Best Fitness Power Rack BFPR100
Fire up your workouts on one of the first inventions that allowed weightlifters to workout safely and effectively, the Power Rack! Created several years ago, nearly every gym has one...so why not you? With the wide "walk-in" design there is plenty of side-to-side movement for a variety of exercises such as squats, incline, decline, flat and military presses as well as shrugs and calf raises. Complete with 23 positions, two heat tempered lift-offs and two saber style safety rods so you can keep your exercise routine the way it should be simple and effective.
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About Power Rack Systems
Created to allow weight lifters to workout safely and effectively without the need for a spotter, the Power Rack has a proven track record of success with top athletes, bodybuilders and powerlifters everywhere.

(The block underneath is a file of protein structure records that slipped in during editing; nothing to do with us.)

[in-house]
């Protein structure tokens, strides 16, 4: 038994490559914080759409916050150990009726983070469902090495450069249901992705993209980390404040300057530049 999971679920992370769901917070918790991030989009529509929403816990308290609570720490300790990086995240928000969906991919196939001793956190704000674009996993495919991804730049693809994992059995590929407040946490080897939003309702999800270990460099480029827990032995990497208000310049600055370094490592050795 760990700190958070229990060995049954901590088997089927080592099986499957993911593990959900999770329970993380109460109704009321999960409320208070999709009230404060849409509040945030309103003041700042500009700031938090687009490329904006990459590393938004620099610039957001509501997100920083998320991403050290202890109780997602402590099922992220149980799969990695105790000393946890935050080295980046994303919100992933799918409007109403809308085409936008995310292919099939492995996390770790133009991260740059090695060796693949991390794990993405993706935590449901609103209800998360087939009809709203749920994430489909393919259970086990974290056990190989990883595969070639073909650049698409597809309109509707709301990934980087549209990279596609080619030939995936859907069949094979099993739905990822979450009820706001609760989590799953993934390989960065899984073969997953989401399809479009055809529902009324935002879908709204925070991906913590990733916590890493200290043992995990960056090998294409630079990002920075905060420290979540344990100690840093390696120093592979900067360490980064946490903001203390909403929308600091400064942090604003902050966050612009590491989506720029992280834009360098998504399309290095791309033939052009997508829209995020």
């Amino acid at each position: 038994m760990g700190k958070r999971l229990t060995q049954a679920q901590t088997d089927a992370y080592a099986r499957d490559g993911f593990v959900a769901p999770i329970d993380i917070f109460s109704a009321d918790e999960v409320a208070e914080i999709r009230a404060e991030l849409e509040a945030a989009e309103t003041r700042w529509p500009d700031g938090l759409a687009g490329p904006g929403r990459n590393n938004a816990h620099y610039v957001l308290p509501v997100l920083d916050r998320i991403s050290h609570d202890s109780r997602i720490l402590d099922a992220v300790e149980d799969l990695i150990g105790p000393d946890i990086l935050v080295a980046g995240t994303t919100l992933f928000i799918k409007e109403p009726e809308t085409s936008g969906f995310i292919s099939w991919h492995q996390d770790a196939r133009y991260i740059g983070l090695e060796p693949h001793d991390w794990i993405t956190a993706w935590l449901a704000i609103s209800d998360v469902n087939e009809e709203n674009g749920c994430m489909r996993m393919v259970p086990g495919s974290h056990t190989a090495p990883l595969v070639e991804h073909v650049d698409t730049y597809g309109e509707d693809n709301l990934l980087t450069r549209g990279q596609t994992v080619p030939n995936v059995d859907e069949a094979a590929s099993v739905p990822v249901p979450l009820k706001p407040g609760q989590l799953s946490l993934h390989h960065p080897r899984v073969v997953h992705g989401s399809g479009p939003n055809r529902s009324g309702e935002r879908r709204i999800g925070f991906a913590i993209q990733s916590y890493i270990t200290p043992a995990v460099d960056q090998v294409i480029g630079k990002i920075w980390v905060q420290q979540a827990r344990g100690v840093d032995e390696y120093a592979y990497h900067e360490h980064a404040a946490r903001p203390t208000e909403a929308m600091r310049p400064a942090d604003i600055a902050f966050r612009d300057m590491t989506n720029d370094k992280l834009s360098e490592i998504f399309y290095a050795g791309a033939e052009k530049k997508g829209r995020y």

- Integrated Chinning Bar
- 2”x2” steel mainframe
- Full length safety bars
- Adjustments every 3” for liftoffs and safeties
- Dimensions: 83” H x 45”L x 47” W
- Product Weight: 117 lbs.
A power rack is an piece of weight training equipment that functions as a mechanical spotter for free weight barbell exercises without movement restrictions. Its general design is four upright posts with two adjustable horizontal bar catches (also called supports or pins) on each side. Many power racks also have accessory attachments, such as a chin-up bar, pulldown cable attachment, or pegs for storing weight plates.
The power rack serves several purposes. Chief among them is safety: for instance, in the bench press, placing the bar catches right above the lifter's chest will prevent the barbell from crushing the athlete in the case of muscular fatigue or other loss of control of the bar. In the case of squats, catches placed just below the lowest position of the squat allow the lifter to "dump" the weight safely.
The power rack is also useful for performing limited-range exercises, often involving heavier weights than their full-range equivalents. These include rack pulls, a variation of the deadlift where the starting point of the bar is higher than a conventional deadlift, and rack lockouts, a bench press variation limited to just the upper portion of the lift.